- F-22 stealth fighters, B-2 stealth bombers, and B-52 bombers took part in Exercise 'Foal Eagle 2013'.
- Separately, Washington hopes to use missile defence assets such as the THAAD system and Arleigh Burke-class destroyers to counter North Korean missile threats.
Joint military exercises in South Korea have served as a forum for displaying military hardware meant to deter North Korea, which has ramped up its threatening rhetoric in recent weeks.
The US military has used Exercise 'Foal Eagle 2013' - an annual event often viewed as an opportunity to deter Pyongyang - as a venue to showcase its high-end weapons systems as North Korea has, throughout March and early April, threatened to attack South Korea and US territory.
Two F-22 Raptor stealth fighter aircraft deployed on 31 March to Osan Air Base in South Korea, marking the fifth-generation fighter's fourth deployment to the peninsula.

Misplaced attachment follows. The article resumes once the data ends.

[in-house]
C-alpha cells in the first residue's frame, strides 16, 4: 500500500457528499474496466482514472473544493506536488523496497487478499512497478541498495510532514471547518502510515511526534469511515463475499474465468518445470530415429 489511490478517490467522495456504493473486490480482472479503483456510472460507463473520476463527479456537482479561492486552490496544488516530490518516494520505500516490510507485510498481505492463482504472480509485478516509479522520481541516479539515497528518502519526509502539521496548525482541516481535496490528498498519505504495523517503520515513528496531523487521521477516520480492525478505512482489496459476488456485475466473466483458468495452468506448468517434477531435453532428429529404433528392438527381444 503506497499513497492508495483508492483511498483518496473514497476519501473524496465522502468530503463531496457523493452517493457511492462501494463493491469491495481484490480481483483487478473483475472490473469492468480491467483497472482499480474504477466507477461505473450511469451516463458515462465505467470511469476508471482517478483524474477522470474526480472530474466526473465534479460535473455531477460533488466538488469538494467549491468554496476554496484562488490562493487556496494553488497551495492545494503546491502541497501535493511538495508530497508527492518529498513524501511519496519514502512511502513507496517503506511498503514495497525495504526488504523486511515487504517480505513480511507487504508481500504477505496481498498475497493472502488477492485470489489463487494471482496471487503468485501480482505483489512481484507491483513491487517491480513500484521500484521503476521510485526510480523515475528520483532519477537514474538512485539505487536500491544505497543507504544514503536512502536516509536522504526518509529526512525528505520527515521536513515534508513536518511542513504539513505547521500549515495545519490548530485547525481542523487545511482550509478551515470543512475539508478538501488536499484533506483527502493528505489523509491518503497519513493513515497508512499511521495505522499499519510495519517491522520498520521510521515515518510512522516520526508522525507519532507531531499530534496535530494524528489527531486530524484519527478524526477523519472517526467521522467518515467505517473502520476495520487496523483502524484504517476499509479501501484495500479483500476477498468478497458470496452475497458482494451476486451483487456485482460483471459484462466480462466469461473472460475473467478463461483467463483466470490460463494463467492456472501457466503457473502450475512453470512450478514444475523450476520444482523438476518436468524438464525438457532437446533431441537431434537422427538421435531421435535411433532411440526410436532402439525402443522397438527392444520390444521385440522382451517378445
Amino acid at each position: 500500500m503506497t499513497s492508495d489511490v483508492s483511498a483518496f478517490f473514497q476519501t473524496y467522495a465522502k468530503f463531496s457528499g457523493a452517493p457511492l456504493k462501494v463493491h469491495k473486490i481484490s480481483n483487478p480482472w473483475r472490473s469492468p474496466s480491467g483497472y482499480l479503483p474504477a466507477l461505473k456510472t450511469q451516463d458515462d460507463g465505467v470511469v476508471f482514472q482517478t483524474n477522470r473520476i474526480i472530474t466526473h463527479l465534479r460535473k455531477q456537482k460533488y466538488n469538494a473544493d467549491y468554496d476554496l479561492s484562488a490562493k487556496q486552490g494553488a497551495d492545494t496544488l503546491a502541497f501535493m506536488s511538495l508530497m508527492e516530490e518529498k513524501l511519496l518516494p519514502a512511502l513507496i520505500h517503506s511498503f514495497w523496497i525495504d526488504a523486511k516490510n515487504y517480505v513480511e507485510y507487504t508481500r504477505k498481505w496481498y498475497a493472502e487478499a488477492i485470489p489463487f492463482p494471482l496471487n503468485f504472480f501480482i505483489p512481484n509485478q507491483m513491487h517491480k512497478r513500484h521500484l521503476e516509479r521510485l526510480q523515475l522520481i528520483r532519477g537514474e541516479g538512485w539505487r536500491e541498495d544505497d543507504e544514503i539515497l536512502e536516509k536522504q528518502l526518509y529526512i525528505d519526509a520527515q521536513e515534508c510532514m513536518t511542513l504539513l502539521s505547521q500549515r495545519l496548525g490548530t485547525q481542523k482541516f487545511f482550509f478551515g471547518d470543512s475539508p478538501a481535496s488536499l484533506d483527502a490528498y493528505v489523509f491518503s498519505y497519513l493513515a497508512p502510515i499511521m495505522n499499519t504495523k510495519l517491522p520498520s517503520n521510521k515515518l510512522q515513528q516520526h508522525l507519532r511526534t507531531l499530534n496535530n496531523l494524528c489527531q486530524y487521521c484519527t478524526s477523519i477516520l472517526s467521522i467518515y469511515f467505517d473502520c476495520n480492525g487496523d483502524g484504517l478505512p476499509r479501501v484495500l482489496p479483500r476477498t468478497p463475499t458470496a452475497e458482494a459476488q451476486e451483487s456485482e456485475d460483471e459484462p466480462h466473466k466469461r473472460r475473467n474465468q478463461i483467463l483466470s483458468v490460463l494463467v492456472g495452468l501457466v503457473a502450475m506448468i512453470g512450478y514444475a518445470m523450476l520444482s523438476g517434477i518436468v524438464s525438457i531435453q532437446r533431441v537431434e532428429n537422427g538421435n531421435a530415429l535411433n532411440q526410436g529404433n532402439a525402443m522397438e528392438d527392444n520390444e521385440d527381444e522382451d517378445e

"The aircraft are on static display at Osan Air Base as part of the 'Foal Eagle' exercise to provide bilateral training for the US and RoK [Republic of Korea] military and to provide South Korean senior leaders with an orientation to the aircraft, which are an advanced capability available for the defence of South Korea," Pentagon spokesman George Little said on 1 April.
The F-22s are stationed at Kadena Air Base in Japan with the 94th Expeditionary Fighter Squadron.
Also under the auspices of 'Foal Eagle', which runs until the end of April, on 28 March US Strategic Command sent two B-2 Spirit stealth bombers for "a long-duration, round-trip training mission" from Whiteman Air Force Base in Missouri to the RoK.
US Force Korea (USFK) said in a statement that the practice bombing run demonstrated "the commitment of the United States and its capability to defend the RoK and to provide extended deterrence to our allies in the Asia-Pacific region".